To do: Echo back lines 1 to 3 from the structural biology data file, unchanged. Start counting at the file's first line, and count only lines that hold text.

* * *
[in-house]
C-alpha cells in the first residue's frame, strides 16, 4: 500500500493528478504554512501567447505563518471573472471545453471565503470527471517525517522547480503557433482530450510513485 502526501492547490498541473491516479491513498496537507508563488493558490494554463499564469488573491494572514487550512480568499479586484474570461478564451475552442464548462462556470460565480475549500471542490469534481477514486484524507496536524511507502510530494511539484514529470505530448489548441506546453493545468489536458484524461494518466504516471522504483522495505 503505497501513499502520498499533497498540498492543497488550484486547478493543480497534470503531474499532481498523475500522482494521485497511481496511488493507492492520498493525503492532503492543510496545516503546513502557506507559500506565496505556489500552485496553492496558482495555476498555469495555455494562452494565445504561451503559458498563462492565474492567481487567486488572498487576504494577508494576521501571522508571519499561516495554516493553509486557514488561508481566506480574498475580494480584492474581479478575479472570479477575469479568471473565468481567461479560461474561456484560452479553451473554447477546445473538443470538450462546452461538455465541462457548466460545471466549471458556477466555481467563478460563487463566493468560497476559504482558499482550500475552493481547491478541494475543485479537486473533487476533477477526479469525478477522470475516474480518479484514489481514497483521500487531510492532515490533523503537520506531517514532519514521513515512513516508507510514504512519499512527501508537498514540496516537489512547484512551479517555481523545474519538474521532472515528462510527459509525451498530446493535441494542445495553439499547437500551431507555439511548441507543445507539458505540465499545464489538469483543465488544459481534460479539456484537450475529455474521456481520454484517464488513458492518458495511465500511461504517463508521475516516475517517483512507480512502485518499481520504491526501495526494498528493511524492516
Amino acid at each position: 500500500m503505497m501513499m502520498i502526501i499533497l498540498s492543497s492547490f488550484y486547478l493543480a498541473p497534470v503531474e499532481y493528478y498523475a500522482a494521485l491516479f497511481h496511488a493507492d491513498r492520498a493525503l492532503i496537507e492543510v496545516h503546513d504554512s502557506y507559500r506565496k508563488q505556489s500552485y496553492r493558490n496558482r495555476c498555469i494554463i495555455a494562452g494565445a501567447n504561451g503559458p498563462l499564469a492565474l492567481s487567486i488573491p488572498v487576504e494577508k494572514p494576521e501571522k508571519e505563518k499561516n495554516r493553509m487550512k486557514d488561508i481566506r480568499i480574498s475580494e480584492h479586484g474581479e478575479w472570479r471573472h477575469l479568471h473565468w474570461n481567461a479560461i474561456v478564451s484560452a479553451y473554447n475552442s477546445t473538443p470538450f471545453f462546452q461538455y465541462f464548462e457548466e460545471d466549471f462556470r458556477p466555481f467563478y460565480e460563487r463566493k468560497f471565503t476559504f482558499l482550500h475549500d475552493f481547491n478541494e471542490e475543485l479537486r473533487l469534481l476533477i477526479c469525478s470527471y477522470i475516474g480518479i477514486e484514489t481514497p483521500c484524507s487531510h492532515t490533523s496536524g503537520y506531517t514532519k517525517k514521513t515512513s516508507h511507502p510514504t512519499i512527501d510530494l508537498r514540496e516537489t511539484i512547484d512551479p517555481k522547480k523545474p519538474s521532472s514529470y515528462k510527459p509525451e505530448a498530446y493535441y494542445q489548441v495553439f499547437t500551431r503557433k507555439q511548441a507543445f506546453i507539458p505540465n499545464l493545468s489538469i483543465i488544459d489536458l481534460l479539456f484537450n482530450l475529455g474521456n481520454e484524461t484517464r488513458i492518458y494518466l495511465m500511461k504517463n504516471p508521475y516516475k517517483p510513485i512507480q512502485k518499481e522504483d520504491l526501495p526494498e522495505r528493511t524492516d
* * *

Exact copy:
[in-house]
C-alpha cells in the first residue's frame, strides 16, 4: 500500500493528478504554512501567447505563518471573472471545453471565503470527471517525517522547480503557433482530450510513485 502526501492547490498541473491516479491513498496537507508563488493558490494554463499564469488573491494572514487550512480568499479586484474570461478564451475552442464548462462556470460565480475549500471542490469534481477514486484524507496536524511507502510530494511539484514529470505530448489548441506546453493545468489536458484524461494518466504516471522504483522495505 503505497501513499502520498499533497498540498492543497488550484486547478493543480497534470503531474499532481498523475500522482494521485497511481496511488493507492492520498493525503492532503492543510496545516503546513502557506507559500506565496505556489500552485496553492496558482495555476498555469495555455494562452494565445504561451503559458498563462492565474492567481487567486488572498487576504494577508494576521501571522508571519499561516495554516493553509486557514488561508481566506480574498475580494480584492474581479478575479472570479477575469479568471473565468481567461479560461474561456484560452479553451473554447477546445473538443470538450462546452461538455465541462457548466460545471466549471458556477466555481467563478460563487463566493468560497476559504482558499482550500475552493481547491478541494475543485479537486473533487476533477477526479469525478477522470475516474480518479484514489481514497483521500487531510492532515490533523503537520506531517514532519514521513515512513516508507510514504512519499512527501508537498514540496516537489512547484512551479517555481523545474519538474521532472515528462510527459509525451498530446493535441494542445495553439499547437500551431507555439511548441507543445507539458505540465499545464489538469483543465488544459481534460479539456484537450475529455474521456481520454484517464488513458492518458495511465500511461504517463508521475516516475517517483512507480512502485518499481520504491526501495526494498528493511524492516
Amino acid at each position: 500500500m503505497m501513499m502520498i502526501i499533497l498540498s492543497s492547490f488550484y486547478l493543480a498541473p497534470v503531474e499532481y493528478y498523475a500522482a494521485l491516479f497511481h496511488a493507492d491513498r492520498a493525503l492532503i496537507e492543510v496545516h503546513d504554512s502557506y507559500r506565496k508563488q505556489s500552485y496553492r493558490n496558482r495555476c498555469i494554463i495555455a494562452g494565445a501567447n504561451g503559458p498563462l499564469a492565474l492567481s487567486i488573491p488572498v487576504e494577508k494572514p494576521e501571522k508571519e505563518k499561516n495554516r493553509m487550512k486557514d488561508i481566506r480568499i480574498s475580494e480584492h479586484g474581479e478575479w472570479r471573472h477575469l479568471h473565468w474570461n481567461a479560461i474561456v478564451s484560452a479553451y473554447n475552442s477546445t473538443p470538450f471545453f462546452q461538455y465541462f464548462e457548466e460545471d466549471f462556470r458556477p466555481f467563478y460565480e460563487r463566493k468560497f471565503t476559504f482558499l482550500h475549500d475552493f481547491n478541494e471542490e475543485l479537486r473533487l469534481l476533477i477526479c469525478s470527471y477522470i475516474g480518479i477514486e484514489t481514497p483521500c484524507s487531510h492532515t490533523s496536524g503537520y506531517t514532519k517525517k514521513t515512513s516508507h511507502p510514504t512519499i512527501d510530494l508537498r514540496e516537489t511539484i512547484d512551479p517555481k522547480k523545474p519538474s521532472s514529470y515528462k510527459p509525451e505530448a498530446y493535441y494542445q489548441v495553439f499547437t500551431r503557433k507555439q511548441a507543445f506546453i507539458p505540465n499545464l493545468s489538469i483543465i488544459d489536458l481534460l479539456f484537450n482530450l475529455g474521456n481520454e484524461t484517464r488513458i492518458y494518466l495511465m500511461k504517463n504516471p508521475y516516475k517517483p510513485i512507480q512502485k518499481e522504483d520504491l526501495p526494498e522495505r528493511t524492516d